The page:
Cheers to the Crookston's Fall Choral Festival and Jeers to muddy roads Crookston's Fall Choral Festival   

    Crookston has, for 53 years, annually held the Fall Choral Festival with East Grand Forks. The Fall Choral Festival has been an opportunity for the two chorals to join forces with a guest conductor and learn new music, practice combined pieces and learn a few "tricks of the trade" from a mastered an educated conductor.    

    The Festival would take place during the day and would be proceeded by an evening concert. This year, however, the tradition had to be revised as Crookston and East Grand Forks High School could not find a night that would work for both schools to have a concert that would not interfere with other activities in the respective communities.  

    Thus the Crookston Fall Choral Clinic was born! The premise remained the same-- bring in local high schools and guest conductor-- marry the two together and you'll have a musical match made in heaven!    

    This year Crookston, Fisher, Red Lake Falls and East Grand Forks high schools joined together at the CHS auditorium, along with guest conductor, assistant professor at Concordia College, Michael Culloton, for a morning filled with performances, critiques and a mass choral rehearsal.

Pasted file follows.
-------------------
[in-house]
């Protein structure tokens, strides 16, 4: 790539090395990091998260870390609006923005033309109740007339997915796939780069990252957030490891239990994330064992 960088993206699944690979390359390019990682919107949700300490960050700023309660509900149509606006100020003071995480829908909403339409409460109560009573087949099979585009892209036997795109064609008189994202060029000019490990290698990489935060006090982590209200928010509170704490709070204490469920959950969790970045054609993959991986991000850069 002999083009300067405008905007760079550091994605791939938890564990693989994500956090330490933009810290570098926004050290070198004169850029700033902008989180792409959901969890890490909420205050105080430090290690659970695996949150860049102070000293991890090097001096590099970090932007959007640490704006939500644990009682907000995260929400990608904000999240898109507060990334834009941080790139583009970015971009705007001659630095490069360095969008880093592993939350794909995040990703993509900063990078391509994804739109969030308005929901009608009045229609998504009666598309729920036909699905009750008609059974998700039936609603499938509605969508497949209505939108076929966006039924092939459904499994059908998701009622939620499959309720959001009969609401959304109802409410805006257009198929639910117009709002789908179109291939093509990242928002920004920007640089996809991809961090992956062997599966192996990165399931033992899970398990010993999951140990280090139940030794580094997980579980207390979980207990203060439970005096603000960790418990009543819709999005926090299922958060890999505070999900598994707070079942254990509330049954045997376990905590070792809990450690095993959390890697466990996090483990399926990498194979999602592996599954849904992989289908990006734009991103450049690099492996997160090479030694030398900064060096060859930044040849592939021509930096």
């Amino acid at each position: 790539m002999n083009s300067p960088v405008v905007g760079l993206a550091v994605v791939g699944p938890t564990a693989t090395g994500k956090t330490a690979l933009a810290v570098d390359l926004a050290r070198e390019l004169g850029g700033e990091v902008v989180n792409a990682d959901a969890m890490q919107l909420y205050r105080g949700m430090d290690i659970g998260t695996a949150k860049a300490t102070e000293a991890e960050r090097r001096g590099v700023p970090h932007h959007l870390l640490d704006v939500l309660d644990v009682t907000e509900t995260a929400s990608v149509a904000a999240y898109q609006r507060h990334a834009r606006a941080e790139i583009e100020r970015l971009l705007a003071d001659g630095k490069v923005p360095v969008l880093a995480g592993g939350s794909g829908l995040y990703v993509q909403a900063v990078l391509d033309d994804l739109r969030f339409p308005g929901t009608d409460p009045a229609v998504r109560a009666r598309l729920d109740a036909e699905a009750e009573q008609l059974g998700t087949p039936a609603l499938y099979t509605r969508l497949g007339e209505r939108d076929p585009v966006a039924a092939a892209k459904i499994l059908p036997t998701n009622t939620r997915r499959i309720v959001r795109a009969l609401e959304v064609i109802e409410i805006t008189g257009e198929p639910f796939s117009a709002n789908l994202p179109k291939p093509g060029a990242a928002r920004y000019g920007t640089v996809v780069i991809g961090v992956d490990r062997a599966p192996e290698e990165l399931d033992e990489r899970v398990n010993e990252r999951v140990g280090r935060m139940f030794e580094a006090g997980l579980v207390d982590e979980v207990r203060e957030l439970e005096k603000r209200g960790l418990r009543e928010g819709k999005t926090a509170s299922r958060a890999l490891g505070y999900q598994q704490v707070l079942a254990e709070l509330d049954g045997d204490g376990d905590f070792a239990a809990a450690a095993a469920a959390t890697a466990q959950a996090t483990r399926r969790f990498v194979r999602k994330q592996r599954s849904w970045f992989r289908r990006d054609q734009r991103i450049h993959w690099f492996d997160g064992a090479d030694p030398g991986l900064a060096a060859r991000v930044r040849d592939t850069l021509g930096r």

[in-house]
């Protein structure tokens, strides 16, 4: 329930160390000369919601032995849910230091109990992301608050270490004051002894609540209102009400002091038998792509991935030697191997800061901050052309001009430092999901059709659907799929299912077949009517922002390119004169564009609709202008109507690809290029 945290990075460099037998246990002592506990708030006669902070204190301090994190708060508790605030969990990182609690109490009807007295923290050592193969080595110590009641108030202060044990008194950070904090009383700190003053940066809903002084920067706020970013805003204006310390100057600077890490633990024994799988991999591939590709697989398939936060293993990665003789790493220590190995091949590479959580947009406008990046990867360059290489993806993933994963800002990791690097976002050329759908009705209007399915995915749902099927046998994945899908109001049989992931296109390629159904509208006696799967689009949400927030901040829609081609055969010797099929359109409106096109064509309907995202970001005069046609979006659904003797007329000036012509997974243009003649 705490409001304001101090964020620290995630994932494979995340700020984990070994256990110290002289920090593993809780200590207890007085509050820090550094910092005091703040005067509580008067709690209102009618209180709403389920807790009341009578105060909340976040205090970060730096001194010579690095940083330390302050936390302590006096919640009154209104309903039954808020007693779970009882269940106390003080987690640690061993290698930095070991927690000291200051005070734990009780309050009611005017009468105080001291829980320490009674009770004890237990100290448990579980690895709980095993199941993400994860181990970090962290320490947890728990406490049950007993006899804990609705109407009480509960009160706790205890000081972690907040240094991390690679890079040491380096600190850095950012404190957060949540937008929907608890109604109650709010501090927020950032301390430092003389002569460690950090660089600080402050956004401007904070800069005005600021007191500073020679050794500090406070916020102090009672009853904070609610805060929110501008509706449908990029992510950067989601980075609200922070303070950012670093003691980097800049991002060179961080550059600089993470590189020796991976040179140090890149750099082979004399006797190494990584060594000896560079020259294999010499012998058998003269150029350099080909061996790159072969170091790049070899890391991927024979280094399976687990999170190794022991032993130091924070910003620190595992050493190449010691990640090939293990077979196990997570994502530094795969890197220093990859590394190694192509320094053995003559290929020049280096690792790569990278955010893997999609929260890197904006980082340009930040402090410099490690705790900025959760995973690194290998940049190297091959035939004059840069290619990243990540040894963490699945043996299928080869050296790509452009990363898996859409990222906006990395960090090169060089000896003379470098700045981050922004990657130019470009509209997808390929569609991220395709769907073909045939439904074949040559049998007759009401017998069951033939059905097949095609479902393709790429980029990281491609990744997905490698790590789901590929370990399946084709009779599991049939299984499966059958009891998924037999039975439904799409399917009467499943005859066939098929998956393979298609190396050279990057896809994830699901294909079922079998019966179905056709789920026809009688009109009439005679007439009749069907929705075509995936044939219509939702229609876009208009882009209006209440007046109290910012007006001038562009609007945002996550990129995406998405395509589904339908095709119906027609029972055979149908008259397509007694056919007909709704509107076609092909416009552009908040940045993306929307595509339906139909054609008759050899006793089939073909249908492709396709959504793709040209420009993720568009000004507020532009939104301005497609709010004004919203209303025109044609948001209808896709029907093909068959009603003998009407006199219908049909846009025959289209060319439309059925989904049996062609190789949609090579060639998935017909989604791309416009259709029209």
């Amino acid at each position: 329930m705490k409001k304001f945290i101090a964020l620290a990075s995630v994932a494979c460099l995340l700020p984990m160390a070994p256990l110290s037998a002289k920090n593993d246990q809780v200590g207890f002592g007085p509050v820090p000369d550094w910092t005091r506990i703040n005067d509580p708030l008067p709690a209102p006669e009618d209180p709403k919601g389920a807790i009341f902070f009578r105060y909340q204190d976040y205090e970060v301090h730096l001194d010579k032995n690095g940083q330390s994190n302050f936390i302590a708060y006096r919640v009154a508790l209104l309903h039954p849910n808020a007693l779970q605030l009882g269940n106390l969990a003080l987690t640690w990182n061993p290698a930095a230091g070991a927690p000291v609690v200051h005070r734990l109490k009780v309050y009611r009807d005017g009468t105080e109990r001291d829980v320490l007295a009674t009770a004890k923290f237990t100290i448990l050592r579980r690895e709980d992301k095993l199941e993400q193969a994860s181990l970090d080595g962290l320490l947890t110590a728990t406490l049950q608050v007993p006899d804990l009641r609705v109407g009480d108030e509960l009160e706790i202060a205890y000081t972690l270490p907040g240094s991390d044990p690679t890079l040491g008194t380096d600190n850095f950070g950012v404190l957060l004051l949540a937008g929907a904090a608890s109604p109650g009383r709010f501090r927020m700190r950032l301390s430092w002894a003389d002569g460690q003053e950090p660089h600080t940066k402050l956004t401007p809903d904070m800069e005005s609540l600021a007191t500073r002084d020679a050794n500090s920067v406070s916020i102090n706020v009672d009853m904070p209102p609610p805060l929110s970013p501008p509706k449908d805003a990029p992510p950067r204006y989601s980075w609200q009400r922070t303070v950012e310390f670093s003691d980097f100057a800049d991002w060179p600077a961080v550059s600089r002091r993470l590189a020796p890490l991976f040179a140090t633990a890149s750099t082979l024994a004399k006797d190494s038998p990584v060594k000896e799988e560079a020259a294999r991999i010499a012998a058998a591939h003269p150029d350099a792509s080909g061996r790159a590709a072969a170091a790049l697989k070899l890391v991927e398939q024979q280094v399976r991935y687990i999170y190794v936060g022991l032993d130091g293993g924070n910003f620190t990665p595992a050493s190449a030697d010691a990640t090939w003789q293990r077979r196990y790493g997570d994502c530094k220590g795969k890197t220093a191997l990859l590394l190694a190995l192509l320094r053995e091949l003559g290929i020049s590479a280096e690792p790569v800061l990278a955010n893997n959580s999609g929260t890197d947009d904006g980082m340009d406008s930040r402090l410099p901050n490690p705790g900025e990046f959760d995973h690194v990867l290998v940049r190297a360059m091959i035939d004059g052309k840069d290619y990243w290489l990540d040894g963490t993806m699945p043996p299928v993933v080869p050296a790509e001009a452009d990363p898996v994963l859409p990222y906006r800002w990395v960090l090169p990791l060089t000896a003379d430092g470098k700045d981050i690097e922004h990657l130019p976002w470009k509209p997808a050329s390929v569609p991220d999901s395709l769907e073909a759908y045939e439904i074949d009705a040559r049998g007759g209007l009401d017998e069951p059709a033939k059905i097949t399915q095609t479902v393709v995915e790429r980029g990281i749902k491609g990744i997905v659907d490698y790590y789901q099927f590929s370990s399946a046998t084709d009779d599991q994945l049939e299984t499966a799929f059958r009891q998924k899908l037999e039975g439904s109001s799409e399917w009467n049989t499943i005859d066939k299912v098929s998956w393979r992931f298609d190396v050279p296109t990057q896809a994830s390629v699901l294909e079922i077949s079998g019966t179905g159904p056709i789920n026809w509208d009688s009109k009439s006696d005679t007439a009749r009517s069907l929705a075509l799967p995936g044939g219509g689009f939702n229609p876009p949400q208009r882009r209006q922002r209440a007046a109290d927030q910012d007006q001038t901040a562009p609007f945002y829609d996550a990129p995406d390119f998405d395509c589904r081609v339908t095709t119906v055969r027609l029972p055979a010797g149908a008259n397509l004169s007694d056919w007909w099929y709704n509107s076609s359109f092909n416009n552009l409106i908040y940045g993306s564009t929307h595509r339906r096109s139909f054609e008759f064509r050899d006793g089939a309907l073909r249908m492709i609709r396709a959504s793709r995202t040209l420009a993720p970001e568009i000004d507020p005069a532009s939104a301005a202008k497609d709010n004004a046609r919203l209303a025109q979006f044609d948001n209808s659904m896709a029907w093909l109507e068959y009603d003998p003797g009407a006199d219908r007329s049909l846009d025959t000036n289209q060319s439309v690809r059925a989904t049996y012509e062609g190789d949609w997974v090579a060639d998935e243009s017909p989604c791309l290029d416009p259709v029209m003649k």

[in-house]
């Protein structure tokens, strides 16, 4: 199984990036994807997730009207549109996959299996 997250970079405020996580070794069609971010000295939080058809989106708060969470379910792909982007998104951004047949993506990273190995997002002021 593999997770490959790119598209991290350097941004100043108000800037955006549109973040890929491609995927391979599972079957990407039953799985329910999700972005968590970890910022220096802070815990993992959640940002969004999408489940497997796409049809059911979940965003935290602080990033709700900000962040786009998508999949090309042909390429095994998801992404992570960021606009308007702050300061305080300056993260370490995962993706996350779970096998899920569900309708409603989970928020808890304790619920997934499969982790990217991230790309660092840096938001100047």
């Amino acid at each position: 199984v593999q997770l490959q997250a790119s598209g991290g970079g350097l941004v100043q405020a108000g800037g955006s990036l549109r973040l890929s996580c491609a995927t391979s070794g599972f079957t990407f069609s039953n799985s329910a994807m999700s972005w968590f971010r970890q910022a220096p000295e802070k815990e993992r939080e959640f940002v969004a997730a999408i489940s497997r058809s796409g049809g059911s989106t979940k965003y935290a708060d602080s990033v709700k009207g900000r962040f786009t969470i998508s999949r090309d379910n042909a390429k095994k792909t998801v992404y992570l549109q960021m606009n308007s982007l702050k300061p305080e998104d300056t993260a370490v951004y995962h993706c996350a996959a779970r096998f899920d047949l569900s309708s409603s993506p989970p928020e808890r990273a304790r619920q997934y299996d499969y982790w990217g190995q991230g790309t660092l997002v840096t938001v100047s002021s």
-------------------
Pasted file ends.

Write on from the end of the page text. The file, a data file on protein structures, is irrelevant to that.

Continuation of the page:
Hats off the Crookston High School Music Department for taking what could have been a dying tradition and transforming it into a malleable form to fit the situation at hand. It was a great compromise and still allowed for the same premise – for high schools to harmoniously combine in music making.

                                               – Torrie Greer, student staff writer all these muddy roads

    Sugar beet farmers are some of the most important people to the Red River Valley. They work hard all season to grow their crops and get ready for harvesting.    

    Once harvest time comes around in the fall, we all know we need to be on the look out for  trucks and mud on the roads. The weather is usually unpredictable as well, so this could mean for some slippery or bumpy conditions.    

    The question is, would it be too much to ask for the highways to be cleaned off after harvest has concluded? We all know our county and state-level highway departments have the equipment and a good sweeping or scraping is all it would really need. This would require a decent amount of man time and money, but we all pay taxes so why not keep the commuters and regular drivers happy, and the conditions safer?    

    Maybe it's too much to ask or just wishful thinking, but it’s something to ponder.

                                                                           – Jess Bengtson